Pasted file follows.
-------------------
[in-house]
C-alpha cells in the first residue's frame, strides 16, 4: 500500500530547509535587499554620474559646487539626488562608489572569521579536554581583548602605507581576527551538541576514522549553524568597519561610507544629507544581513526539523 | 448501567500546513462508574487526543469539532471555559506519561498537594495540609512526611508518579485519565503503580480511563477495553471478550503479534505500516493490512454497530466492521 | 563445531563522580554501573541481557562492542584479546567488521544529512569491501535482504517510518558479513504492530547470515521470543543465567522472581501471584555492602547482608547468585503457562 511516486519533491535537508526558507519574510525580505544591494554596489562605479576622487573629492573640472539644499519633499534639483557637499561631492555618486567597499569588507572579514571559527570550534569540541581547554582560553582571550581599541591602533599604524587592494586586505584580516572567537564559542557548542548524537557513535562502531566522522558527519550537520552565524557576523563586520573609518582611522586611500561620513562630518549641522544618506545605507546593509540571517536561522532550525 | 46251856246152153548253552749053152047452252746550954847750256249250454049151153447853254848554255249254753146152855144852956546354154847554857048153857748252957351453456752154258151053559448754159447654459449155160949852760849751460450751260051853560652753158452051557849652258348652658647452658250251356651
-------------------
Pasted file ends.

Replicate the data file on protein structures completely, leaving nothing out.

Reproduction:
[in-house]
C-alpha cells in the first residue's frame, strides 16, 4: 500500500530547509535587499554620474559646487539626488562608489572569521579536554581583548602605507581576527551538541576514522549553524568597519561610507544629507544581513526539523 | 448501567500546513462508574487526543469539532471555559506519561498537594495540609512526611508518579485519565503503580480511563477495553471478550503479534505500516493490512454497530466492521 | 563445531563522580554501573541481557562492542584479546567488521544529512569491501535482504517510518558479513504492530547470515521470543543465567522472581501471584555492602547482608547468585503457562 511516486519533491535537508526558507519574510525580505544591494554596489562605479576622487573629492573640472539644499519633499534639483557637499561631492555618486567597499569588507572579514571559527570550534569540541581547554582560553582571550581599541591602533599604524587592494586586505584580516572567537564559542557548542548524537557513535562502531566522522558527519550537520552565524557576523563586520573609518582611522586611500561620513562630518549641522544618506545605507546593509540571517536561522532550525 | 46251856246152153548253552749053152047452252746550954847750256249250454049151153447853254848554255249254753146152855144852956546354154847554857048153857748252957351453456752154258151053559448754159447654459449155160949852760849751460450751260051853560652753158452051557849652258348652658647452658250251356651